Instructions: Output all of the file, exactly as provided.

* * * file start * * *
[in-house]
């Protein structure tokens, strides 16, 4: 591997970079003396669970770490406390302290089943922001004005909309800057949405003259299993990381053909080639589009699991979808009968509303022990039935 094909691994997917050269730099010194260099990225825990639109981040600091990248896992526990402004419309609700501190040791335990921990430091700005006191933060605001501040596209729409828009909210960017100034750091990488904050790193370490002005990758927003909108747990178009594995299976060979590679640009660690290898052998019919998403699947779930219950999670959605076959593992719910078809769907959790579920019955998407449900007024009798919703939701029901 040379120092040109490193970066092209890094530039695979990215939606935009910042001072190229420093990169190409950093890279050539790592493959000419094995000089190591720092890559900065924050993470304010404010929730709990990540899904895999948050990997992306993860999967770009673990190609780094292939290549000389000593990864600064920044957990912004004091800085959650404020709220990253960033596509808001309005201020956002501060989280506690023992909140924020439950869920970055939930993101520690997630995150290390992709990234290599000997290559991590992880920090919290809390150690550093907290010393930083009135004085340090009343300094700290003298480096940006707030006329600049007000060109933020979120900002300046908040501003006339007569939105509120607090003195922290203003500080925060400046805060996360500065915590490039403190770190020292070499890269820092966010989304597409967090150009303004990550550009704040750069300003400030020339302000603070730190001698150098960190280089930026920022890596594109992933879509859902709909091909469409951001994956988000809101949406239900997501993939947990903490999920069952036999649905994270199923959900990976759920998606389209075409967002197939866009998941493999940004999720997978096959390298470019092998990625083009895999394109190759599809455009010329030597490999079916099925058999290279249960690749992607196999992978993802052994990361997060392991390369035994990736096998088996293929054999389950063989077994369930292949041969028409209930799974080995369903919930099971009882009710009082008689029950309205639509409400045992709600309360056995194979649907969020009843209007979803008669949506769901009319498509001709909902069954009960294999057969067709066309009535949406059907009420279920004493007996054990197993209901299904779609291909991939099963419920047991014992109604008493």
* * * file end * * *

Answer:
[in-house]
């Protein structure tokens, strides 16, 4: 591997970079003396669970770490406390302290089943922001004005909309800057949405003259299993990381053909080639589009699991979808009968509303022990039935 094909691994997917050269730099010194260099990225825990639109981040600091990248896992526990402004419309609700501190040791335990921990430091700005006191933060605001501040596209729409828009909210960017100034750091990488904050790193370490002005990758927003909108747990178009594995299976060979590679640009660690290898052998019919998403699947779930219950999670959605076959593992719910078809769907959790579920019955998407449900007024009798919703939701029901 040379120092040109490193970066092209890094530039695979990215939606935009910042001072190229420093990169190409950093890279050539790592493959000419094995000089190591720092890559900065924050993470304010404010929730709990990540899904895999948050990997992306993860999967770009673990190609780094292939290549000389000593990864600064920044957990912004004091800085959650404020709220990253960033596509808001309005201020956002501060989280506690023992909140924020439950869920970055939930993101520690997630995150290390992709990234290599000997290559991590992880920090919290809390150690550093907290010393930083009135004085340090009343300094700290003298480096940006707030006329600049007000060109933020979120900002300046908040501003006339007569939105509120607090003195922290203003500080925060400046805060996360500065915590490039403190770190020292070499890269820092966010989304597409967090150009303004990550550009704040750069300003400030020339302000603070730190001698150098960190280089930026920022890596594109992933879509859902709909091909469409951001994956988000809101949406239900997501993939947990903490999920069952036999649905994270199923959900990976759920998606389209075409967002197939866009998941493999940004999720997978096959390298470019092998990625083009895999394109190759599809455009010329030597490999079916099925058999290279249960690749992607196999992978993802052994990361997060392991390369035994990736096998088996293929054999389950063989077994369930292949041969028409209930799974080995369903919930099971009882009710009082008689029950309205639509409400045992709600309360056995194979649907969020009843209007979803008669949506769901009319498509001709909902069954009960294999057969067709066309009535949406059907009420279920004493007996054990197993209901299904779609291909991939099963419920047991014992109604008493």